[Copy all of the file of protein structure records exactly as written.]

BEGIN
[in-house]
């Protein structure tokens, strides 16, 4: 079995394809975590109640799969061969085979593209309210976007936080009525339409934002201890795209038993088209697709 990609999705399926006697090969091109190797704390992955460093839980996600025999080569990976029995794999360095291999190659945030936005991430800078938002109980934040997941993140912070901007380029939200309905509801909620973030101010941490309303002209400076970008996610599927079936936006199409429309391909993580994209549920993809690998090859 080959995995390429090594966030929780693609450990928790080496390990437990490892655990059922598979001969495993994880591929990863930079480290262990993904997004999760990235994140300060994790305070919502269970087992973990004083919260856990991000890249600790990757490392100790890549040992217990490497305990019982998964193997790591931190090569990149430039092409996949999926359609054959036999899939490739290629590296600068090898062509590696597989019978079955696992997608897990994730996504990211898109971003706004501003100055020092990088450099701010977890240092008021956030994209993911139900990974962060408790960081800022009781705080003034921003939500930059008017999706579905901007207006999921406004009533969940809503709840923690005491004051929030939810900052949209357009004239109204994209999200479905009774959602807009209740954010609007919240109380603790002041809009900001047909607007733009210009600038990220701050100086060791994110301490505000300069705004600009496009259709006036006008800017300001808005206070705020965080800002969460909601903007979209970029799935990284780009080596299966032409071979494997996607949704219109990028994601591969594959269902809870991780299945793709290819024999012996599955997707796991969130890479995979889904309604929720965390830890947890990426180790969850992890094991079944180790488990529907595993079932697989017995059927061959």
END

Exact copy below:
[in-house]
């Protein structure tokens, strides 16, 4: 079995394809975590109640799969061969085979593209309210976007936080009525339409934002201890795209038993088209697709 990609999705399926006697090969091109190797704390992955460093839980996600025999080569990976029995794999360095291999190659945030936005991430800078938002109980934040997941993140912070901007380029939200309905509801909620973030101010941490309303002209400076970008996610599927079936936006199409429309391909993580994209549920993809690998090859 080959995995390429090594966030929780693609450990928790080496390990437990490892655990059922598979001969495993994880591929990863930079480290262990993904997004999760990235994140300060994790305070919502269970087992973990004083919260856990991000890249600790990757490392100790890549040992217990490497305990019982998964193997790591931190090569990149430039092409996949999926359609054959036999899939490739290629590296600068090898062509590696597989019978079955696992997608897990994730996504990211898109971003706004501003100055020092990088450099701010977890240092008021956030994209993911139900990974962060408790960081800022009781705080003034921003939500930059008017999706579905901007207006999921406004009533969940809503709840923690005491004051929030939810900052949209357009004239109204994209999200479905009774959602807009209740954010609007919240109380603790002041809009900001047909607007733009210009600038990220701050100086060791994110301490505000300069705004600009496009259709006036006008800017300001808005206070705020965080800002969460909601903007979209970029799935990284780009080596299966032409071979494997996607949704219109990028994601591969594959269902809870991780299945793709290819024999012996599955997707796991969130890479995979889904309604929720965390830890947890990426180790969850992890094991079944180790488990529907595993079932697989017995059927061959």